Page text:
Can we stop our access to Maine’s beaches from being swept away with the tides?
January 27, 2023
Everyone who lives on the coast feels a strong pull toward the water—it is why we live here. In Maine, we are lucky enough to have thousands of miles of shoreline that serve as a calming oasis, a natural playground for children and everything in between. However, private ownership claims have curtailed the tradition of public access to Maine’s beaches. Shorefront owners have harassed and called the police on people trying to make a living, conducting vital research or simply taking a walk.
The intertidal zone, which lies between the mean high and low water marks, is home to numerous ecologically and economically important species and habitats. Maine residents are now losing beach access due to a misguided Maine Supreme Court ruling made in 1989. The ruling claimed that beachfront property owners have title to the intertidal zone between the high- and low-tide water marks. The cases also held that the only public uses protected in the intertidal zone are defined by a 17th century ordinance limiting activities to fishing, fowling and navigation. The only way local Mainers will freely walk the coast again is by joining the fight to reclaim the state’s control over intertidal land to be held in trust for the public.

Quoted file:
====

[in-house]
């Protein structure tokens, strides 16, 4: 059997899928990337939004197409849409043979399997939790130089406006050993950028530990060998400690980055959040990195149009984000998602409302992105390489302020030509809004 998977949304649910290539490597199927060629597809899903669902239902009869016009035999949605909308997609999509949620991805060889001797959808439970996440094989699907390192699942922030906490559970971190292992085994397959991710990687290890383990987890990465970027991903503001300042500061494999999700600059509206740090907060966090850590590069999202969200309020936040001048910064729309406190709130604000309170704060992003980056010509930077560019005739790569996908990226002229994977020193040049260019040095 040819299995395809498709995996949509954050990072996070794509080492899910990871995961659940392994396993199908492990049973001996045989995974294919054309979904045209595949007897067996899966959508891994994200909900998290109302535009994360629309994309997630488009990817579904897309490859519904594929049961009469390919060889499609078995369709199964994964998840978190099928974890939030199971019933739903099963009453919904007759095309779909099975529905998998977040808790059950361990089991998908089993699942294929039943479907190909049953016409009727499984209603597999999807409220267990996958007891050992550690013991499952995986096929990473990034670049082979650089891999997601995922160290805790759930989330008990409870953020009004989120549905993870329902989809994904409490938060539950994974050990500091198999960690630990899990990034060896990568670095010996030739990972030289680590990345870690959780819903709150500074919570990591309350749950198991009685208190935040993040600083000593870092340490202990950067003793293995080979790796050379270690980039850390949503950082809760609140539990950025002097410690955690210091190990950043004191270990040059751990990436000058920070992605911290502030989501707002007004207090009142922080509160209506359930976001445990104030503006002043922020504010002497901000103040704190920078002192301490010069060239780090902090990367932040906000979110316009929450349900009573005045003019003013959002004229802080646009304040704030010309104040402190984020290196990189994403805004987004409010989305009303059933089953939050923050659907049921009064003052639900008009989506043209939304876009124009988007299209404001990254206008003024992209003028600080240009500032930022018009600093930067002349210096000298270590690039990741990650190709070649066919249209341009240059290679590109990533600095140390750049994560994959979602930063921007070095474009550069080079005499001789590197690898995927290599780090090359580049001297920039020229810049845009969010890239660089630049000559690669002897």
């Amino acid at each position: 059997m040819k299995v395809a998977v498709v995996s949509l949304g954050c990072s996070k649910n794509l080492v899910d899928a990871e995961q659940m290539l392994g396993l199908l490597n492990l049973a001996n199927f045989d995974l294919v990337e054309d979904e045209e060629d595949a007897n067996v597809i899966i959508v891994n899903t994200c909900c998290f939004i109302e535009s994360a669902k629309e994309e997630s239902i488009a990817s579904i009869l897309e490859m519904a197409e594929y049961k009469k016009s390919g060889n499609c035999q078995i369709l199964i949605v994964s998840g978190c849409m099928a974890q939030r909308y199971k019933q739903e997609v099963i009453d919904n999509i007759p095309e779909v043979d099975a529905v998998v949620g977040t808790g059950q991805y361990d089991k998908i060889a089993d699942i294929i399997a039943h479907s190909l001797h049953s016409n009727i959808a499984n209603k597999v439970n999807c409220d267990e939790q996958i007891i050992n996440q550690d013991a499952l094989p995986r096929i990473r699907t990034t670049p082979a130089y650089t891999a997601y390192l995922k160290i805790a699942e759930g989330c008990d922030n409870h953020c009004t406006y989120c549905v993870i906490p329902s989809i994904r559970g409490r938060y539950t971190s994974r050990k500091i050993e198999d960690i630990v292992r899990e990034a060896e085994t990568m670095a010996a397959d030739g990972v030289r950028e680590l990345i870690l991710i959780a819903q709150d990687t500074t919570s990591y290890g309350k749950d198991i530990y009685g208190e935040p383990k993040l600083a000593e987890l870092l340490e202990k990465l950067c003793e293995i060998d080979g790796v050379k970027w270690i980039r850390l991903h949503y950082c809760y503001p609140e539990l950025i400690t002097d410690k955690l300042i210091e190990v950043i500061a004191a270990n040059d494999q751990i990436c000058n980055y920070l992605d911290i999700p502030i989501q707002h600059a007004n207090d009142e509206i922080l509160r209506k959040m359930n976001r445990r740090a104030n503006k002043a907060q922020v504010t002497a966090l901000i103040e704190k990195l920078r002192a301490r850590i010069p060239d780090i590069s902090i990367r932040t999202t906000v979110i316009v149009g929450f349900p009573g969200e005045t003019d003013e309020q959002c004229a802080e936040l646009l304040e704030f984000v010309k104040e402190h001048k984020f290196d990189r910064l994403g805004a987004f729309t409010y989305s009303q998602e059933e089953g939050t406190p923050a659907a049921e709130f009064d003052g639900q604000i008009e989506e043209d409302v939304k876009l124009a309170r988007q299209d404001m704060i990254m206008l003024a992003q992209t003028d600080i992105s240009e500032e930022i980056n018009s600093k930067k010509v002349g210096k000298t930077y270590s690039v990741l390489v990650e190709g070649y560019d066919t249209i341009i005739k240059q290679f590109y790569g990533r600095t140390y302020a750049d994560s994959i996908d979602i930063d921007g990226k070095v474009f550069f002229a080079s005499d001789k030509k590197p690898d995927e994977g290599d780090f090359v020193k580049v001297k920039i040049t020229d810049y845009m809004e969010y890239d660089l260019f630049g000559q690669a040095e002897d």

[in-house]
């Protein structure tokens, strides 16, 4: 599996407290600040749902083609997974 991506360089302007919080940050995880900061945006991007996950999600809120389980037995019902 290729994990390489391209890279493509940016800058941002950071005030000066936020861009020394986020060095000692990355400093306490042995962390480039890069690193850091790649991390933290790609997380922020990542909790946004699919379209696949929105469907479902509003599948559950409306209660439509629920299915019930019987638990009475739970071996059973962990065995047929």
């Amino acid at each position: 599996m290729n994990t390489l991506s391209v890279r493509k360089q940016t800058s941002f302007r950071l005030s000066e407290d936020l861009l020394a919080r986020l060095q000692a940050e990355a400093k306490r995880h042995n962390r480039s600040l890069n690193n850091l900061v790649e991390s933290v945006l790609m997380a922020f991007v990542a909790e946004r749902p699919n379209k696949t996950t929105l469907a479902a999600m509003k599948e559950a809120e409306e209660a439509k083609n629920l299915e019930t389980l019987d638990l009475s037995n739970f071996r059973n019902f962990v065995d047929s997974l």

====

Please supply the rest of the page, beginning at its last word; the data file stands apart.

Without reexamination of these cases, integral uses of the intertidal zone are limited. Marine biologists cannot continue groundbreaking research into the effects of climate change on the coast. Fishermen cannot harvest shellfish and seaweeds that propel the economy of coastal communities. Children cannot explore wildlife that fosters passion for the environment.
There are many fighting hard for the public’s right to access Maine’s intertidal land, and you can help. Learn more about Archipelago Law and their court case at ourbeaches.me. Reach out to your elected officials at the district and state level and tell them your story and what the intertidal zone means to you. Let them know Mainers will not let this go quietly.
The potential for the court to expand the public trust may be seen as a revolutionary way of thinking; however, it is simply an adaptation to our growing society. If the judiciary cannot see the importance of these activities being a part of the public right, the prosperity of Maine coastal communities is at risk.
Sophie Piette and Isabella Caprio are students at the University of New England.
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